What also struck me today was the lack of street life on what should be active neighborhood blocks. People on the street are not only good for business, they’re good for the health of neighborhoods. The first book I read when I decided to study urban planning was The Death and Life of Great American Cities (Modern Library Series) by Jane Jacobs. A lot of her ideas seem like common sense, but they are concepts which have been forgotten by planners and engineers during the past 50 years. One of Jacobs’  fundamental concepts is “eyes on the street”"

“Police are not the primary keepers of the peace on city streets and sidewalks. It would take thousands upon thousands of police officers to supplant the network of self-policing citizens.”

Active streets not only make people feel safer, but actually make them safer.  As social ills and urban decay overtook some Baltimore neighborhoods, residents felt less safe going to the park, walking to the store, or just hanging out on the steps. This wide-spread abandonment of the street (which also coincided with an increase in vacant structures) created an even worse situation where criminals acted without witness, thereby perpetuating the cycle of neighborhood decline. This  Environmental design theories which tried to follow Jacobs’ concepts left out crucial elements – a mix of land uses and a focus on public spaces.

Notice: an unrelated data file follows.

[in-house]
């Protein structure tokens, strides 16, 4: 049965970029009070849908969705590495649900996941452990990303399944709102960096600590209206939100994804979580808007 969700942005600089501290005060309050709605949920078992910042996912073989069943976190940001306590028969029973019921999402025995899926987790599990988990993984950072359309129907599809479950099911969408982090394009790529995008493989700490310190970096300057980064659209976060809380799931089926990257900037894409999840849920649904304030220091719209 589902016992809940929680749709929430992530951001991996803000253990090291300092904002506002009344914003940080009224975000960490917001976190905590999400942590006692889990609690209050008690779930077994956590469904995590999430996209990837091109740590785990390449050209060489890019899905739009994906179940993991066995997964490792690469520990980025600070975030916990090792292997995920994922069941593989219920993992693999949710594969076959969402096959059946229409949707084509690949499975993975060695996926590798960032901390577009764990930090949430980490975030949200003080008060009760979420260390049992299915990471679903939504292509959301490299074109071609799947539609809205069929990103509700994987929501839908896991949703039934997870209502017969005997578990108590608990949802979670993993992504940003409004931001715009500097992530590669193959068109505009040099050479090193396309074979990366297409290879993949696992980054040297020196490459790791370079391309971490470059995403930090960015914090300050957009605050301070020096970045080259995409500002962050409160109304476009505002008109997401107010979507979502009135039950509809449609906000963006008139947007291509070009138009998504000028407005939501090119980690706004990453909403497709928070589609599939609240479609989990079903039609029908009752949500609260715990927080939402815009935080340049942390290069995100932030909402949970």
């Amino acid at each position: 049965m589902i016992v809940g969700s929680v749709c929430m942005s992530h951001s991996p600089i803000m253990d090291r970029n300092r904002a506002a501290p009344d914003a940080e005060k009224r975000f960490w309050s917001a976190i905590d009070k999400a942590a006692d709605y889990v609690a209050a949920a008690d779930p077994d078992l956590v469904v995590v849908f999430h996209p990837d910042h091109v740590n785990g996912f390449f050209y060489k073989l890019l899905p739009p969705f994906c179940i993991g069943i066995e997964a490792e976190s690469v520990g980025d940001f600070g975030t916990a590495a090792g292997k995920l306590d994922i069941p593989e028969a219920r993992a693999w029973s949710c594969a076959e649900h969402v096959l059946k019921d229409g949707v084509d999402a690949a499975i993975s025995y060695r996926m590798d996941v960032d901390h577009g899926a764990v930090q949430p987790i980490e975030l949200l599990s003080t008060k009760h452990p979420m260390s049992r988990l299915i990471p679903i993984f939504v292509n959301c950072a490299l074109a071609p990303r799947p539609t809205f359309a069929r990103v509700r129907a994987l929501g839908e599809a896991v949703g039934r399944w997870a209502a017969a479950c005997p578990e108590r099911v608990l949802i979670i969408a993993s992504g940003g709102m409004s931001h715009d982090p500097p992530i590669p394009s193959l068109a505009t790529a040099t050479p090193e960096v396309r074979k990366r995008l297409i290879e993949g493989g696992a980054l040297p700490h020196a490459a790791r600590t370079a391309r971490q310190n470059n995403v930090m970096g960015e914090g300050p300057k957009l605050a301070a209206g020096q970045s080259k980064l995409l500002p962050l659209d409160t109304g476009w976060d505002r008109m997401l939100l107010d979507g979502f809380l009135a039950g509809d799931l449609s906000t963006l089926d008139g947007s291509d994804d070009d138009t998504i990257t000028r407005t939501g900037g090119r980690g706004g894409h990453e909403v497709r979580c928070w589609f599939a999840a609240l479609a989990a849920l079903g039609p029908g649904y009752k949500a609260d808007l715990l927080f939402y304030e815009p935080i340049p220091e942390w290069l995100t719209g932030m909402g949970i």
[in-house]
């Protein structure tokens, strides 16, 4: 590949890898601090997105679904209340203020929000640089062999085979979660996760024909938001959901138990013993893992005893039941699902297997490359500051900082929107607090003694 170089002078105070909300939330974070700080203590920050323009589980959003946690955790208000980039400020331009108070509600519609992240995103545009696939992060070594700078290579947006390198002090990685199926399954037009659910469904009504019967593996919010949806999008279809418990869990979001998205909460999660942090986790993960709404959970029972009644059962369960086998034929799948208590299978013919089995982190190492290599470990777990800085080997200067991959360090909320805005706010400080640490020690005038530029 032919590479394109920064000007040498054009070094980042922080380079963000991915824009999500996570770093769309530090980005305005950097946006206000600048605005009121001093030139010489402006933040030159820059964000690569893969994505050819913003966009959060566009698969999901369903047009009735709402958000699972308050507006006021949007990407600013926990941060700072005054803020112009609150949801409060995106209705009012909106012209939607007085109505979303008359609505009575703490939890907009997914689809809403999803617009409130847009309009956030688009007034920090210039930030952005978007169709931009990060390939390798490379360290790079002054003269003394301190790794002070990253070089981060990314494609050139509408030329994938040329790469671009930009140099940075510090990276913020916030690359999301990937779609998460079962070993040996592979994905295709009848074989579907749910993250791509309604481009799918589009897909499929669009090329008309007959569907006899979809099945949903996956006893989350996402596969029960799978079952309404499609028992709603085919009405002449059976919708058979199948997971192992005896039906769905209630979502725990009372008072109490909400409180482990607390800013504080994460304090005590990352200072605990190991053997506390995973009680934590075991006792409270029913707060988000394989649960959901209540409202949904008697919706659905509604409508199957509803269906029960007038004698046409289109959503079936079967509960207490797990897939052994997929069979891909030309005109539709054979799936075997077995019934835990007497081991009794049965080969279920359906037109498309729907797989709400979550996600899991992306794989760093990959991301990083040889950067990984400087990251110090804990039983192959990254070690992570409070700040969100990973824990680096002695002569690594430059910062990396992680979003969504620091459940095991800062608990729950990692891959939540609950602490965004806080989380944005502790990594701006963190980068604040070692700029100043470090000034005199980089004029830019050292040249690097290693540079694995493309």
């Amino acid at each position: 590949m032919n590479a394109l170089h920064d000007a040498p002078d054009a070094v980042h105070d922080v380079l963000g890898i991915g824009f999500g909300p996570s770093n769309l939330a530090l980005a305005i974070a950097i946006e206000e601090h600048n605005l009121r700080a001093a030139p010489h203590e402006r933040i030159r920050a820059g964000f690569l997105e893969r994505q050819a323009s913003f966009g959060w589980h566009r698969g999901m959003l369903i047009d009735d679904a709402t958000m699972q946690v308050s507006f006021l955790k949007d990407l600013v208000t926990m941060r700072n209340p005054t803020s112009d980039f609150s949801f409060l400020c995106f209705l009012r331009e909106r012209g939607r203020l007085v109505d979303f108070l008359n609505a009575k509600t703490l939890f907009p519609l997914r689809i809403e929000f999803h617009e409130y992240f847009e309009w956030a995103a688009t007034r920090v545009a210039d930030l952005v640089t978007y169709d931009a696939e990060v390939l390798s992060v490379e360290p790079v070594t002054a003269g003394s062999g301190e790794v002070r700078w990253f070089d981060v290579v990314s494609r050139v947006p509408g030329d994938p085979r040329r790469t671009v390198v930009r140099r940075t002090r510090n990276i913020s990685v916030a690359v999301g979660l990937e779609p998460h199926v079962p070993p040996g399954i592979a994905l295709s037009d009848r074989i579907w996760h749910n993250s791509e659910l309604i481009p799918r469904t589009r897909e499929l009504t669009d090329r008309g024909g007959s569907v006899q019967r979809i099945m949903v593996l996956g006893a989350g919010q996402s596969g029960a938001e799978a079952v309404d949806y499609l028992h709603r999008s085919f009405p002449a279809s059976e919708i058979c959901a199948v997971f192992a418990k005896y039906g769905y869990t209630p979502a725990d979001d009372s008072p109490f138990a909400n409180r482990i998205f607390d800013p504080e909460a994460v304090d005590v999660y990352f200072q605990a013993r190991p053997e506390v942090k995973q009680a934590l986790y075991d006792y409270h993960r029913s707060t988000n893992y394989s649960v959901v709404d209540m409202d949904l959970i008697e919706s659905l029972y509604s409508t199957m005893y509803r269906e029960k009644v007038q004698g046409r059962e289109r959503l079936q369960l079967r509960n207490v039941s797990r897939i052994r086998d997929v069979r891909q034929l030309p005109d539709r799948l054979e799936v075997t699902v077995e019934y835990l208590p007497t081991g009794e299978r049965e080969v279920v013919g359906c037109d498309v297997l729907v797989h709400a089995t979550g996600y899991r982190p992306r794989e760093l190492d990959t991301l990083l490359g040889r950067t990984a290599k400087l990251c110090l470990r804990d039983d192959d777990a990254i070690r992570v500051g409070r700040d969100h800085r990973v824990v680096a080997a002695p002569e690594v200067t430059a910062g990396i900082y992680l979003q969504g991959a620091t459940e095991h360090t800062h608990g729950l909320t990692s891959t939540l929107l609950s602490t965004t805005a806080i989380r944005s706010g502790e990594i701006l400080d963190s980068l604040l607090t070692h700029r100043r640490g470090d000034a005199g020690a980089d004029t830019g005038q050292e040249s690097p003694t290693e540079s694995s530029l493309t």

This is to say nothing of the fundamental cultural and political changes in the U.S. between 1920 and 1970 which overwhelming favored the automobile and its related infrastructure.

But Baltimore already has the density, street network, and mix of uses  to support better street life. There needs to be a coordinated effort to bring people back outside. And not in cars.  This means complete streets, well designed public spaces and parks, outdoor seating, and aggressive programming for under-utilized or new spaces. This is especially important for Swann Park which just re-opened after a 2 year environmental remediation; there should be positive buzz about this place. Not only for the obvious reasons, but Swann Park will also be a lot of people’s introduction to the Middle Branch.

Kevin Lynch, a contemporary of Jacobs, also has some theories on street life I’ll discuss in a future post.